>
>    ...
>
> }


how about

> class Foo {
>
>   def withState(tryState, code) {
>     def finalState = state
>     try {
>       state = tryState
>       code.call()
>     } finally {
>       state = finalState
>     }
>   }
>  ....
>   def bar(){
>     withState(value) {
>       baz()
>     }
>   }
> }

could be a mixin... but if your requirement is to avoid the creation of
additional objects, then this will not work, as the Closure will be
created new every time. And then a macro would be indeed better.

bye jochen
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RE: Alternatives to try/finally code structure

Milles, Eric (TR Technology)
In reply to this post by Christopher Smith
MG
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Re: Alternatives to try/finally code structure

MG
In reply to this post by Jochen Theodorou
If Groovy would support closure-block constructs ("inlining closures"),
this could be overcome without having to resort to writing one's own
macro (which is more effort, especially if you do not already have a
seperate macro module set up in your project). I still think inlining
closures in cases where the closure is in fact used more like a block
construct would be a useful Groovy feature to have*.

As I have said before I use something similar to what Eric is looking
for in my SqlExecutor Groovy Sql wrapper
sqlExecutor.withRollback {
     // do some DB changes which will automatically be rolled back at
end of closure / block
}
for tests (as a specialized version of
SqlExecutor#withTransaction(Closure) )

Inlining that would allow me to e.g. use return statements inside the
withRollback block and have them behave as expected, instead of just
leaving the closure.
In Eric's case it would get rid of the Closure creation overhead (which
in my case is not that much of a concern, evidently).

I think we should continue to look for powerful, generally useful
building blocks, that allow programmers to solve a wide range of problems.
If we could add something that would allow for the saving/restoring of a
bunch of variables/fields (maybe along the line of @NamedDelegate), then
it feels like the whole problem could be solved in Groovy without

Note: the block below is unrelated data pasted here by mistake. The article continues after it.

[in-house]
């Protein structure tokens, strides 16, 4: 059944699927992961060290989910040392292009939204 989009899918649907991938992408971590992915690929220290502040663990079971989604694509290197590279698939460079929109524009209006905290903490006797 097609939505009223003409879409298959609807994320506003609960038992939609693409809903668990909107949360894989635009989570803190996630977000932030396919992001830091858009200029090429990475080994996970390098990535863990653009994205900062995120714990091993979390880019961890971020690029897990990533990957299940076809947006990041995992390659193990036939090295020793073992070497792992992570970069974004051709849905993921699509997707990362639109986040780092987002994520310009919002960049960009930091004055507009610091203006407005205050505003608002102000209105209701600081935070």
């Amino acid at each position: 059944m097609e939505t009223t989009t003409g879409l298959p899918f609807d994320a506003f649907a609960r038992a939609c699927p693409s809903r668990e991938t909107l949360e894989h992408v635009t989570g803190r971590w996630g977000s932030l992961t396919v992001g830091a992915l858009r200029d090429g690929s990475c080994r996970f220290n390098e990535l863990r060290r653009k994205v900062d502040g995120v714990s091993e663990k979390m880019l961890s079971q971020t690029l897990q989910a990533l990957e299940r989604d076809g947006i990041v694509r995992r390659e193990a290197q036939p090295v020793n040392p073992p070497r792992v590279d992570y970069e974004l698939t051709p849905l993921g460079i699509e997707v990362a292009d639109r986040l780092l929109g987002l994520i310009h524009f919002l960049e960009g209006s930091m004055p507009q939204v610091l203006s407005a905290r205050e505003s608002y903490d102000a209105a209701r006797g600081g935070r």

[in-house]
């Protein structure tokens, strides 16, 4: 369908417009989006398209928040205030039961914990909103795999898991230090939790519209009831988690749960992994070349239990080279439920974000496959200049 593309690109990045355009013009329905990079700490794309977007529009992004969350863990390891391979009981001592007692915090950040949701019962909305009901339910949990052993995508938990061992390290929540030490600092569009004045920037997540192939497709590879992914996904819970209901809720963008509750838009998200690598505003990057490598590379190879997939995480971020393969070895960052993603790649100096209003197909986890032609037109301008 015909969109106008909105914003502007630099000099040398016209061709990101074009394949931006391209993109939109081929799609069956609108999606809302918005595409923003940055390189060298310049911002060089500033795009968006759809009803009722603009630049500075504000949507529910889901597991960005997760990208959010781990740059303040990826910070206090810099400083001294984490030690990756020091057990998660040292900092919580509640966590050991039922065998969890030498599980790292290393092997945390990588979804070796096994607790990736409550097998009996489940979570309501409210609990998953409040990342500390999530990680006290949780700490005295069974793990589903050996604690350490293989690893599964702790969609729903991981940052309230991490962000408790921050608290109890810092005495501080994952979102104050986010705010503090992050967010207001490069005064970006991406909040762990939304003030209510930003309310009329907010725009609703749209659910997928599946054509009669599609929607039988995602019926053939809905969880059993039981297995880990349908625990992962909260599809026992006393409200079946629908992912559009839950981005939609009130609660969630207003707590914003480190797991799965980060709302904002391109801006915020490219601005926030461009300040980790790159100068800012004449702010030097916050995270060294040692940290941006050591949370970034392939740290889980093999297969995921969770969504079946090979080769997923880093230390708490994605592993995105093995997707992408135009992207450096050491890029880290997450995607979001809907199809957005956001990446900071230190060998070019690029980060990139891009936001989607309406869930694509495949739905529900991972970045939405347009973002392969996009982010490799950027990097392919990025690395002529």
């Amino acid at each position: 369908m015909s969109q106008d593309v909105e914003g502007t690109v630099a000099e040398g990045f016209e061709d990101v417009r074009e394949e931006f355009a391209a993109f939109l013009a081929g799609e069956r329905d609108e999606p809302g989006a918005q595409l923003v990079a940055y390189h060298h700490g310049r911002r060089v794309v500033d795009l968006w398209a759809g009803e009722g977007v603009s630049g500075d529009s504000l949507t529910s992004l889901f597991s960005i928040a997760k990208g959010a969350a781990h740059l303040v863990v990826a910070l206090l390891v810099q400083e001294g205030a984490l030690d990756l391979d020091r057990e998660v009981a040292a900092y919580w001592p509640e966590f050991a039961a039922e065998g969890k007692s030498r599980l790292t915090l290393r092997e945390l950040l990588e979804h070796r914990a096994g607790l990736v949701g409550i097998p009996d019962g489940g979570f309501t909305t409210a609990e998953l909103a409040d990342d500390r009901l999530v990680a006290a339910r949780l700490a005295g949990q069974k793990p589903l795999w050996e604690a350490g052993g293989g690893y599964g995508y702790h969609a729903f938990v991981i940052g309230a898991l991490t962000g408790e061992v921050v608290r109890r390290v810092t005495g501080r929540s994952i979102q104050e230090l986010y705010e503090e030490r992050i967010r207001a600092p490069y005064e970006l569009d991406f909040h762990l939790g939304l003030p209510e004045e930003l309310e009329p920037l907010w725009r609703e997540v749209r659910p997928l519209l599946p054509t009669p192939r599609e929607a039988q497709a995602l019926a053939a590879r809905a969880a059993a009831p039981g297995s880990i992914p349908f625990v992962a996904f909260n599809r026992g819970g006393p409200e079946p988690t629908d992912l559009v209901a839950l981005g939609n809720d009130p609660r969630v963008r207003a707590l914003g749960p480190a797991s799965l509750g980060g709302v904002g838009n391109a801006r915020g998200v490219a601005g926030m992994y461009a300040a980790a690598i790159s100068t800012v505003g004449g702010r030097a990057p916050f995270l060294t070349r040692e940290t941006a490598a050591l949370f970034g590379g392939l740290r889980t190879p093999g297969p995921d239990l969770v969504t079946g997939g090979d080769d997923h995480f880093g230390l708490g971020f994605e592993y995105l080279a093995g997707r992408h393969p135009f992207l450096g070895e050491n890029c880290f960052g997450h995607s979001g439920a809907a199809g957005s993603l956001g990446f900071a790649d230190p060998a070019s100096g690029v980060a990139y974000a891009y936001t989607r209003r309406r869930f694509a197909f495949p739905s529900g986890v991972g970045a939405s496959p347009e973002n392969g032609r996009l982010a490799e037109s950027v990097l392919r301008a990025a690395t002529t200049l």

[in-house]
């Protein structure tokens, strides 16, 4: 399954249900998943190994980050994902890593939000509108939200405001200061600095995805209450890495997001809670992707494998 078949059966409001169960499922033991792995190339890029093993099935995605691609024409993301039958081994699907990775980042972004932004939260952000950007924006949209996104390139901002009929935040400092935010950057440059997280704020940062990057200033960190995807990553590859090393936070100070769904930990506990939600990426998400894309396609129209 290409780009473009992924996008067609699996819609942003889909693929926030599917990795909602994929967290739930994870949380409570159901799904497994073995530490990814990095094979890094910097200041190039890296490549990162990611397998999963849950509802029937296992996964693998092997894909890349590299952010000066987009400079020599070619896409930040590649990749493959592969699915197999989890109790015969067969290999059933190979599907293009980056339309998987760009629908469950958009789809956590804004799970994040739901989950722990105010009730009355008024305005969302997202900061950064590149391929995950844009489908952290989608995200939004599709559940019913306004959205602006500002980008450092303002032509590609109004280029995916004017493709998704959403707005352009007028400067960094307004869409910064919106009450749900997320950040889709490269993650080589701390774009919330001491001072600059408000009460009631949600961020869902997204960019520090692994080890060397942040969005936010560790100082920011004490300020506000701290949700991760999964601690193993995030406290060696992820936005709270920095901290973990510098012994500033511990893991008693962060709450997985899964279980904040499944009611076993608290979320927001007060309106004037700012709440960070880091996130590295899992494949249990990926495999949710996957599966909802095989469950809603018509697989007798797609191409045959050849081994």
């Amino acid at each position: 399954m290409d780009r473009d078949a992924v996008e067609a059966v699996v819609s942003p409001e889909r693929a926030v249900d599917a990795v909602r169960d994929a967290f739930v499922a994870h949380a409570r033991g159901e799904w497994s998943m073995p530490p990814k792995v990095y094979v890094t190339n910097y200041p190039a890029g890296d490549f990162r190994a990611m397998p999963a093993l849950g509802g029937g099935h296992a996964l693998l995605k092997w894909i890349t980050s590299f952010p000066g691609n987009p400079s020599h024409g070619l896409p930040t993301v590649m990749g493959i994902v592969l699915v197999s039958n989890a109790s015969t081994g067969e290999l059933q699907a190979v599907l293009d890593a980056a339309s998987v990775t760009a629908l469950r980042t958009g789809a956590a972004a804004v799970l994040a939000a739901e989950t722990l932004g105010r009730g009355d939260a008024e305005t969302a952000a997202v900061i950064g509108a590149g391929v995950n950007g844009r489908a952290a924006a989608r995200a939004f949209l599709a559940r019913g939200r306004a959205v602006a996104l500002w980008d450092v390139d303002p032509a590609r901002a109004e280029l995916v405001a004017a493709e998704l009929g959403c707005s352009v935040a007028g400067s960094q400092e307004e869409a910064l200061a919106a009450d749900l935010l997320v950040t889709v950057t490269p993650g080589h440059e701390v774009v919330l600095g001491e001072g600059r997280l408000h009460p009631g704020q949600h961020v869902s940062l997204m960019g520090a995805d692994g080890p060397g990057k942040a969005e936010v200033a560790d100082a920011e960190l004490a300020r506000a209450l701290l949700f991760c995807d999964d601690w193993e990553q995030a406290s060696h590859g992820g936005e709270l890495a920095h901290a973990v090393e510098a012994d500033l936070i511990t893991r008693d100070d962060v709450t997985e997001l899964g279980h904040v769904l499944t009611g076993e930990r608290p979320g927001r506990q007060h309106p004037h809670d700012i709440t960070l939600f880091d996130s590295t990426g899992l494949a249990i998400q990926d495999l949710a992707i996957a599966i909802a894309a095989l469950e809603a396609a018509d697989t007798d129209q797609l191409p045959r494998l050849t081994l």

needing to resort to specialized macros or AST transformations.
(I am not saying using a macro here is inherently bad, just that the
hurdle for most Groovy devs will be considerably higher)

Cheers,
mg

*It could be abused, yes, but so can many others, and one could make it
abundantly clear in the docu that inlining closures is not a silver
bullet, and you should know what you are doing.

On 22/11/2020 15:21, Jochen Theodorou wrote:
> On 21.11.20 20:29, Milles, Eric (TR Technology) wrote:
> [...]
> <zip>
> could be a mixin... but if your requirement is to avoid the creation of
> additional objects, then this will not work, as the Closure will be
> created new every time. And then a macro would be indeed better.
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RE: Alternatives to try/finally code structure

Milles, Eric (TR Technology)
I'm not understanding how inlining a closure expression could help reduce the burden of saving state to a temporary variable and then restoring it after execution, unless there was some additional AST processing.

macro method take 2:

class Foo {
  def bar() {
    push { field1 = value, field2 ->
     baz()
    }
  }
}

macro method take 1 -- I think this would have better IDE support:

class Foo {
  def bar() {
    push (field1 = value, field2) {
      baz()
    }
  }
}



An alternative to the macro method would be a local transform.  A variable declaration would allow an annotation.  So maybe something like this could be a more general capture-restore:

@CaptureRestore({ -> ... })
def (one, two) = [field1 = value, field2] // maybe "_" or something would prevent the need for typing temp var names.

converts to

def one = field1
def two = field2
one = value
try {
  ...
} finally {
  field1 = one
  field2 = two
}


This idea has the code to execute come before the state capture and update, which is not the best IMO.  Especially if "..." represents a lot of code.  To flip it, the closure could be assigned to something:
@CaptureRestore({ field1 = value, field2 })
def ___ = { ->
   ...
}

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RE: Alternatives to try/finally code structure

Milles, Eric (TR Technology)
Or an alternative where the method creates an AutoCloseable instance that fits into a try-with-resources:

class Foo {
  def bar() {
    try (push(field1 = value); push(field2)) {
      baz()
    }
  }
}

"push" would create something that has read/write access to "field1".  Assignment "field1 = value" happens in constructor and "field1 = <previous value>" happens in the close() method.